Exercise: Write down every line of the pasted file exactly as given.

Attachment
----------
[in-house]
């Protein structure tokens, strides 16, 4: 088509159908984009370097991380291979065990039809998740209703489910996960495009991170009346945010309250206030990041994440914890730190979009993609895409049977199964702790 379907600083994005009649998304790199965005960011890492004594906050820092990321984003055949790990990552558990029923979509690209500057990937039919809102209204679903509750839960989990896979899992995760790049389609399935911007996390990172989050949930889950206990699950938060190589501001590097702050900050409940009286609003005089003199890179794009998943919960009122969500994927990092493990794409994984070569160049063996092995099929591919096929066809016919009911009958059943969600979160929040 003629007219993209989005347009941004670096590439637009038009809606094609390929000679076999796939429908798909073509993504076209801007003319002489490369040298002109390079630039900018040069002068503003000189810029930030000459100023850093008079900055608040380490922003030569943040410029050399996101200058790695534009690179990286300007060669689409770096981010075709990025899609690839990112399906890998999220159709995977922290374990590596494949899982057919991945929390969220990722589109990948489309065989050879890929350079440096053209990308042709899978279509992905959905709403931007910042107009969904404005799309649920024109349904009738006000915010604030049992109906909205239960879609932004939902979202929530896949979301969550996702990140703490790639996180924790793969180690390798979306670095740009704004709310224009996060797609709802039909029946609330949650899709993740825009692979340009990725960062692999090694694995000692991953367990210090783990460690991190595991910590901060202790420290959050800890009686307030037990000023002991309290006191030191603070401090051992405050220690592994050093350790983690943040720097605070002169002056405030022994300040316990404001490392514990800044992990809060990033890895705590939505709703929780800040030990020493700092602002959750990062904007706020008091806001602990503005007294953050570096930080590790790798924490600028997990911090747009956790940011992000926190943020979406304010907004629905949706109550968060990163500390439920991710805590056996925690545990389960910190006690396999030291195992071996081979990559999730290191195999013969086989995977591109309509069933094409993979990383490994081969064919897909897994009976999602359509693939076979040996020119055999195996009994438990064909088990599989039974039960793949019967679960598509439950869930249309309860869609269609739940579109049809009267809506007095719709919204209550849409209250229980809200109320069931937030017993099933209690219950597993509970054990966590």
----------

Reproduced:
[in-house]
């Protein structure tokens, strides 16, 4: 088509159908984009370097991380291979065990039809998740209703489910996960495009991170009346945010309250206030990041994440914890730190979009993609895409049977199964702790 379907600083994005009649998304790199965005960011890492004594906050820092990321984003055949790990990552558990029923979509690209500057990937039919809102209204679903509750839960989990896979899992995760790049389609399935911007996390990172989050949930889950206990699950938060190589501001590097702050900050409940009286609003005089003199890179794009998943919960009122969500994927990092493990794409994984070569160049063996092995099929591919096929066809016919009911009958059943969600979160929040 003629007219993209989005347009941004670096590439637009038009809606094609390929000679076999796939429908798909073509993504076209801007003319002489490369040298002109390079630039900018040069002068503003000189810029930030000459100023850093008079900055608040380490922003030569943040410029050399996101200058790695534009690179990286300007060669689409770096981010075709990025899609690839990112399906890998999220159709995977922290374990590596494949899982057919991945929390969220990722589109990948489309065989050879890929350079440096053209990308042709899978279509992905959905709403931007910042107009969904404005799309649920024109349904009738006000915010604030049992109906909205239960879609932004939902979202929530896949979301969550996702990140703490790639996180924790793969180690390798979306670095740009704004709310224009996060797609709802039909029946609330949650899709993740825009692979340009990725960062692999090694694995000692991953367990210090783990460690991190595991910590901060202790420290959050800890009686307030037990000023002991309290006191030191603070401090051992405050220690592994050093350790983690943040720097605070002169002056405030022994300040316990404001490392514990800044992990809060990033890895705590939505709703929780800040030990020493700092602002959750990062904007706020008091806001602990503005007294953050570096930080590790790798924490600028997990911090747009956790940011992000926190943020979406304010907004629905949706109550968060990163500390439920991710805590056996925690545990389960910190006690396999030291195992071996081979990559999730290191195999013969086989995977591109309509069933094409993979990383490994081969064919897909897994009976999602359509693939076979040996020119055999195996009994438990064909088990599989039974039960793949019967679960598509439950869930249309309860869609269609739940579109049809009267809506007095719709919204209550849409209250229980809200109320069931937030017993099933209690219950597993509970054990966590």